BERKELEY, Calif. — On a bluff overlooking a sweep of Southern California beach, scientists in 1976 unearthed what were among the oldest skeletal remains ever found in the Western Hemisphere.
Researchers would come to herald the bones — dating back nearly 10,000 years — as a potential treasure trove for understanding the earliest human history of the continental United States. But a local tribal group called the Kumeyaay Nation claimed that the bones, representing at least two people, were their ancestors and demanded them back several years ago.
For decades, fights like this over the provenance and treatment of human bones have played out across the nation. Yet new federal protections could mean that the vast majority of the remains of an estimated 160,000 Native Americans held by universities, museums and federal government agencies, including those sought by the Kumeyaay, may soon be transferred to tribes.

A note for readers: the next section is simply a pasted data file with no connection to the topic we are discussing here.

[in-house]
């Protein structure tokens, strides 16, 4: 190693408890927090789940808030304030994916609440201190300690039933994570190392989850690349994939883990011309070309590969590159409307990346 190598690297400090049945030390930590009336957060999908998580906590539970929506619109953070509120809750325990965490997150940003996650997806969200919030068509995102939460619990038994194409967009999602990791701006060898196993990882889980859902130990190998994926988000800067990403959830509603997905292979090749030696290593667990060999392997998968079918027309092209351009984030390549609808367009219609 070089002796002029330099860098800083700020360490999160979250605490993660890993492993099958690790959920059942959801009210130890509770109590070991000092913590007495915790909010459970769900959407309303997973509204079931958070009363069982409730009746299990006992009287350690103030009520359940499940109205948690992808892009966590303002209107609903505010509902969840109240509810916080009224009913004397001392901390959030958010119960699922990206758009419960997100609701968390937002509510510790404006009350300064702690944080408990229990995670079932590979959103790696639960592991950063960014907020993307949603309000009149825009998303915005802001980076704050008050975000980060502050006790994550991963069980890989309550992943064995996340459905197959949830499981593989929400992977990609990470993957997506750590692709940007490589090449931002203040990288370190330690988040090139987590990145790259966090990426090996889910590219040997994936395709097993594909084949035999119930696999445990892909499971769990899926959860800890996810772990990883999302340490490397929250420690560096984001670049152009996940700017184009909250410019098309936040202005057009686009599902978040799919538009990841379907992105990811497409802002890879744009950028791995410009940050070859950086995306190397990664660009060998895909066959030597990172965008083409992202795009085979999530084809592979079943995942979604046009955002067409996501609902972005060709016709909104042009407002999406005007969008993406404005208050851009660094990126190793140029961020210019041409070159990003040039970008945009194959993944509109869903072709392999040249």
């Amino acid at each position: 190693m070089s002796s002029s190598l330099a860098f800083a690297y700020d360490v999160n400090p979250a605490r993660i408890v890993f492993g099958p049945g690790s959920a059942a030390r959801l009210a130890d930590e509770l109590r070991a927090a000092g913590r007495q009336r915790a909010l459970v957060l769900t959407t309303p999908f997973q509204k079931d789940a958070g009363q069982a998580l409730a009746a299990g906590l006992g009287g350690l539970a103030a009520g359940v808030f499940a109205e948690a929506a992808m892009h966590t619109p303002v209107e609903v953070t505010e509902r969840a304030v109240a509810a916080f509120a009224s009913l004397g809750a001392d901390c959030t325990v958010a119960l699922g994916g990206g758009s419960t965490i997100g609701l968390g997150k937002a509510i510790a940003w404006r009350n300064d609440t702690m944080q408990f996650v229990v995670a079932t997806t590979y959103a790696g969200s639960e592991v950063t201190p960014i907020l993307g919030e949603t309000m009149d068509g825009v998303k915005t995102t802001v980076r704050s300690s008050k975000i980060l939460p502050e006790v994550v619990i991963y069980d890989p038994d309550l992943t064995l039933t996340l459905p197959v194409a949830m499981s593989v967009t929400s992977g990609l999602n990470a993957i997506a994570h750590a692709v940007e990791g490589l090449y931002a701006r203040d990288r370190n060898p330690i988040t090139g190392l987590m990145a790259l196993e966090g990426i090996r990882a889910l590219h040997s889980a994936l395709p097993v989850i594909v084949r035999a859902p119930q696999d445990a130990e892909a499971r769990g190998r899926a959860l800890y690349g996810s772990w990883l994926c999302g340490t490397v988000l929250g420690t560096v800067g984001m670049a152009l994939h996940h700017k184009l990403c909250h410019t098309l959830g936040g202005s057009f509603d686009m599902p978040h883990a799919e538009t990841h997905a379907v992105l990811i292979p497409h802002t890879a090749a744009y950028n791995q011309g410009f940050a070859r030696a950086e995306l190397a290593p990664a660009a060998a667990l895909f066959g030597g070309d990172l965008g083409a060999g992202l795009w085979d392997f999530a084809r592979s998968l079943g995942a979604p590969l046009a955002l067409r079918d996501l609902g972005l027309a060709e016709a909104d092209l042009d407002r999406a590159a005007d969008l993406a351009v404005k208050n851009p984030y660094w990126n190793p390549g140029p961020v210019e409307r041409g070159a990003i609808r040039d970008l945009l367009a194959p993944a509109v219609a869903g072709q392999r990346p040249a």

A recent federal regulation addresses what should happen to any remains that cannot be positively traced to the ancestors of modern-day tribes. Museums and agencies are required to notify tribes whose current or ancestral lands harbored the remains, then the tribe is entitled to have them back.
Prestigious institutions from Harvard to the University of California, Berkeley have already begun working through storehouses of remains uncovered by archeologists, highway and building contractors and others since the 19th Century. A few are surrendering bones to Native tribes, and others are evaluating whether to do so.
Tribes have hailed the rule, saying it will help close a long and painful chapter that saw native peoples' bones stolen by grave robbers, boxed up in dusty storerooms and disrespected by researchers.
"Darn it, these are people," said Louis Guassac, a member of the Kumeyaay Cultural Repatriation Committee. "This isn't stuff. You don't do this to people. I don't care how long they've been there. You respect them."